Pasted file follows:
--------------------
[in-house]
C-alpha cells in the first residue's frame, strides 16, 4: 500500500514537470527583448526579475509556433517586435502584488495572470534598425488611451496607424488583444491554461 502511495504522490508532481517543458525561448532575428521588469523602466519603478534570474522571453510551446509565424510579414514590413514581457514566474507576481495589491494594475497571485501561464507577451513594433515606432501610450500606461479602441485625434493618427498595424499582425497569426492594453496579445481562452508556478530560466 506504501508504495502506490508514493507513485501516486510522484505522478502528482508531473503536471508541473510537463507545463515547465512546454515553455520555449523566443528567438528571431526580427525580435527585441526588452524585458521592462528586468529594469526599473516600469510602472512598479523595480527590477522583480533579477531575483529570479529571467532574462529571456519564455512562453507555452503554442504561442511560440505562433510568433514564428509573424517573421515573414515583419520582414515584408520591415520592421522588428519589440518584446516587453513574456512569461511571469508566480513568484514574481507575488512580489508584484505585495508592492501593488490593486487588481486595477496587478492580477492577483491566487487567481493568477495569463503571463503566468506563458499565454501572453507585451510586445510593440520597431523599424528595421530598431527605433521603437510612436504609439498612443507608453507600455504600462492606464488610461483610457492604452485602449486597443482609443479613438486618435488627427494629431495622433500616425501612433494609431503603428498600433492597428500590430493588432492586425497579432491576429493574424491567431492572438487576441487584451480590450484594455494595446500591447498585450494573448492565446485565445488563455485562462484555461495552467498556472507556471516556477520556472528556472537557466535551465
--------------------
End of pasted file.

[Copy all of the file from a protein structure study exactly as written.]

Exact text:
[in-house]
C-alpha cells in the first residue's frame, strides 16, 4: 500500500514537470527583448526579475509556433517586435502584488495572470534598425488611451496607424488583444491554461 502511495504522490508532481517543458525561448532575428521588469523602466519603478534570474522571453510551446509565424510579414514590413514581457514566474507576481495589491494594475497571485501561464507577451513594433515606432501610450500606461479602441485625434493618427498595424499582425497569426492594453496579445481562452508556478530560466 506504501508504495502506490508514493507513485501516486510522484505522478502528482508531473503536471508541473510537463507545463515547465512546454515553455520555449523566443528567438528571431526580427525580435527585441526588452524585458521592462528586468529594469526599473516600469510602472512598479523595480527590477522583480533579477531575483529570479529571467532574462529571456519564455512562453507555452503554442504561442511560440505562433510568433514564428509573424517573421515573414515583419520582414515584408520591415520592421522588428519589440518584446516587453513574456512569461511571469508566480513568484514574481507575488512580489508584484505585495508592492501593488490593486487588481486595477496587478492580477492577483491566487487567481493568477495569463503571463503566468506563458499565454501572453507585451510586445510593440520597431523599424528595421530598431527605433521603437510612436504609439498612443507608453507600455504600462492606464488610461483610457492604452485602449486597443482609443479613438486618435488627427494629431495622433500616425501612433494609431503603428498600433492597428500590430493588432492586425497579432491576429493574424491567431492572438487576441487584451480590450484594455494595446500591447498585450494573448492565446485565445488563455485562462484555461495552467498556472507556471516556477520556472528556472537557466535551465